Tribpedia: Women's Health Program

Tribpedia

The Medicaid Women’s Health Program, created by the Texas Legislature during the 2005 session, was implemented in 2007 as a pilot program to reduce Medicaid costs. It provides low-income women with contraception and family-planning services, along with breast, cervical cancer and other basic health screenings.

To qualify, women must be between the ages of 18 and 44, uninsured, and ...

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State Sen. Wendy Davis, D-Ft. Worth, begins a filibuster of SB 5 the abortion regulation bill on June 25, 2013.
State Sen. Wendy Davis, D-Ft. Worth, begins a filibuster of SB 5 the abortion regulation bill on June 25, 2013.

Davis' Abortion Draws Attention to New Restrictions

State Sen. Wendy Davis' revelation that she had an abortion late in her 1997 pregnancy is shedding light on a provision in the restrictive abortion legislation she tried in vain to stop last year — the part that bans abortions after 20 weeks, including in many cases when there are fetal abnormalities.

State Sen. Wendy Davis, D-Fort Worth, leaving the Senate chamber with colleagues Sen. Carlos Uresti, D-San Antonio, and Sen. John Whitmire, D-Houston, after a press conference on May 30, 2011.
State Sen. Wendy Davis, D-Fort Worth, leaving the Senate chamber with colleagues Sen. Carlos Uresti, D-San Antonio, and Sen. John Whitmire, D-Houston, after a press conference on May 30, 2011.

Abortion Opponents: Davis Disclosure Changes Nothing

Texas’ leading anti-abortion groups, reacting to the news that state Sen. Wendy Davis had two abortions years ago for medical reasons, reiterated their opposition to the termination of pregnancies, including ones where an unborn child is diagnosed with severe disabilities.

 

 

 

 

Patients are shown checking out in 2010 at the People's Community Clinic in Austin, a safety-net clinic that serves Medicaid recipients and the underinsured.
Patients are shown checking out in 2010 at the People's Community Clinic in Austin, a safety-net clinic that serves Medicaid recipients and the underinsured.

Rule Changes Address Contraceptive Devices

Texas women who receive state-financed health services may be able to more easily access contraceptive products like intrauterine devices and hormonal implants beginning Friday, when rule changes to the state’s Medicaid program and the Texas Women’s Health Program go into effect.

State Sen. Leticia Van de Putte, D-San Antonio, addresses abortion rights advocates at the Texas capitol on Feb. 20, 2014.
State Sen. Leticia Van de Putte, D-San Antonio, addresses abortion rights advocates at the Texas capitol on Feb. 20, 2014.

Senators Discuss Progress of Women's Health Programs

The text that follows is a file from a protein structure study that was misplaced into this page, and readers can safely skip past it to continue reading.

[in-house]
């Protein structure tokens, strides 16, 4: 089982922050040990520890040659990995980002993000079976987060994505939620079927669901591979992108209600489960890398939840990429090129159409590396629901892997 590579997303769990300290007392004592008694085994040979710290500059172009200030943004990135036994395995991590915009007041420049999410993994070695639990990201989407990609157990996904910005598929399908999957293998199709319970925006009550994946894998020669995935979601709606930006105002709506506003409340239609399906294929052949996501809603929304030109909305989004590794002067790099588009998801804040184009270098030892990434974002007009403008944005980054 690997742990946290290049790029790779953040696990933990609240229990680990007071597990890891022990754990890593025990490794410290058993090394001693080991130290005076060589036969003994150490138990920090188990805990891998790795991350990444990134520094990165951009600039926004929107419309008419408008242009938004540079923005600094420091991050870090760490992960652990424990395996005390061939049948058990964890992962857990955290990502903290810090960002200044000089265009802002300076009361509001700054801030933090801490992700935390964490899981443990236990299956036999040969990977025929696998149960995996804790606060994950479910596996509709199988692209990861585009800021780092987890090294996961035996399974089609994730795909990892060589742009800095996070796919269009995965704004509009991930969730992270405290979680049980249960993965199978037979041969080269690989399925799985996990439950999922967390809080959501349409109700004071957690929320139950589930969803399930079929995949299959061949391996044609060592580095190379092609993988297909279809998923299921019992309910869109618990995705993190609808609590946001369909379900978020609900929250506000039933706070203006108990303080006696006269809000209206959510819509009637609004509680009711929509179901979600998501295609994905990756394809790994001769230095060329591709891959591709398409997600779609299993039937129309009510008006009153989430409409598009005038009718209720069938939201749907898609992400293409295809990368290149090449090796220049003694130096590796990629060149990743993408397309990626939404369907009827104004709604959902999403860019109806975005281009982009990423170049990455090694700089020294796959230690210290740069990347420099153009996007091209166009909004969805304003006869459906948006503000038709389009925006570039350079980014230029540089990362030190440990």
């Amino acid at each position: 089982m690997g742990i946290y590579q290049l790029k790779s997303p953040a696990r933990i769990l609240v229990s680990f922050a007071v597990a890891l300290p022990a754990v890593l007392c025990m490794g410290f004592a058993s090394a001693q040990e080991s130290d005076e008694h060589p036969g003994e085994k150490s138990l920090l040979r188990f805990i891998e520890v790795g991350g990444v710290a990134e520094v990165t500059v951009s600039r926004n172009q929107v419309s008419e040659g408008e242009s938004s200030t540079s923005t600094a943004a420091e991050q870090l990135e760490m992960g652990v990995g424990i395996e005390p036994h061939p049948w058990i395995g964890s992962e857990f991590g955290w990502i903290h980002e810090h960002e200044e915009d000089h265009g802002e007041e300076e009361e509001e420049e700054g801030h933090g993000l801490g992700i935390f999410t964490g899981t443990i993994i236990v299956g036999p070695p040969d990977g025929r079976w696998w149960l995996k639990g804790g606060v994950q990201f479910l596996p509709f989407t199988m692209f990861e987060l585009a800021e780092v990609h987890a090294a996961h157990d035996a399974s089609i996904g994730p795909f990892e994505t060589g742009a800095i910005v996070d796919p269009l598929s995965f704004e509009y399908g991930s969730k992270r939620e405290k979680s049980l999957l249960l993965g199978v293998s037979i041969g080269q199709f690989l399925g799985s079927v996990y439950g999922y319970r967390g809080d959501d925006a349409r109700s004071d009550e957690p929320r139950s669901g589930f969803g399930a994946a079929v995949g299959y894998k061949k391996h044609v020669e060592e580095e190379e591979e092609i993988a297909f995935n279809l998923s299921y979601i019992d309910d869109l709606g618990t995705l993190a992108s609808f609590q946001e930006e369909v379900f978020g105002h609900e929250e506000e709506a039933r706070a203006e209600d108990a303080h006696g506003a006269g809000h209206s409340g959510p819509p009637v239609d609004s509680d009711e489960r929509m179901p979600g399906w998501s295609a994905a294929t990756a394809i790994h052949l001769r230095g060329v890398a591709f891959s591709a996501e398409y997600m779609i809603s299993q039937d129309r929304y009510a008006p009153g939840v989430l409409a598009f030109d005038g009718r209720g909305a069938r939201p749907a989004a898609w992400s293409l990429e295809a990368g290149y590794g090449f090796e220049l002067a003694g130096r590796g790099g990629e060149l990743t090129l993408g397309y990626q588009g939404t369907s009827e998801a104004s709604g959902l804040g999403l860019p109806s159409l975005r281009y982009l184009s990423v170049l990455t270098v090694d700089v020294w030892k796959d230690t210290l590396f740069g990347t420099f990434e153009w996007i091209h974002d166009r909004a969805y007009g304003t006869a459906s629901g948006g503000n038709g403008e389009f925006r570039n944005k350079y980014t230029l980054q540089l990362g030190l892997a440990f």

The Senate Health and Human Services committee discussed Texas’ efforts to expand access to women’s health services across the state at a hearing on Thursday as abortion rights advocates gathered nearby to protest the strict abortion regulations passed by the Legislature last year. 

Interactive: Track Texas' Spending on Care for Women

In an effort to rebuild the state’s women’s health infrastructure following the cuts they made in 2011, Texas lawmakers in 2013 added $100 million to the budget to expand primary health care services for women in the 2014-15 biennium. Use this interactive to see how much the state has awarded individual regions for 2014, the percentage of that money expected to be spent on family planning and the total anticipated clients.

 

 

Birth control at a Planned Parenthood clinic in Austin, Texas.
Birth control at a Planned Parenthood clinic in Austin, Texas.

Texas Women's Health Program Claims Decline

The number of claims filed for medical and family planning services in the new state-run Texas Women's Health Program has dropped since the state ousted Planned Parenthood from it and set up its own program without federal financing, according to figures from the Health and Human Services Commission.

The Economic Debate Behind the Political Debate

This summer’s debate on abortion restrictions turned entirely on politics. It wasn’t about money. But the state's abortion and health care policies intersect in the budget — even though that might not always be part of the debate — and the budget is where the impact of decisions on abortion and Medicaid will be revealed.

Hundreds rallied this week to preserve funds for Planned Parenthood's family planning services, but their pleas did not sway conservative lawmakers. “They can expect less or even zero funding for their organization this session," says state Rep. Sid Miller, R-Stephenville. 


Family Planning Clinics to Close, Citing Reduced Funds

Three Planned Parenthood family planning facilities in southeast Texas will close by the end of August, citing the loss of access to funding. The closures aren't related to recently approved abortion restrictions.

Interactive: Tracking Texas' Abortion Legislation

Abortion is usually a contentious issue in the Texas Legislature — take last session, when lawmakers passed an abortion sonogram bill and cut family planning funding by two-thirds in an effort to target clinics affiliated with abortion providers. But this session, they have had relatively few public debates on it. Use our interactive to track the progress of abortion-related bills.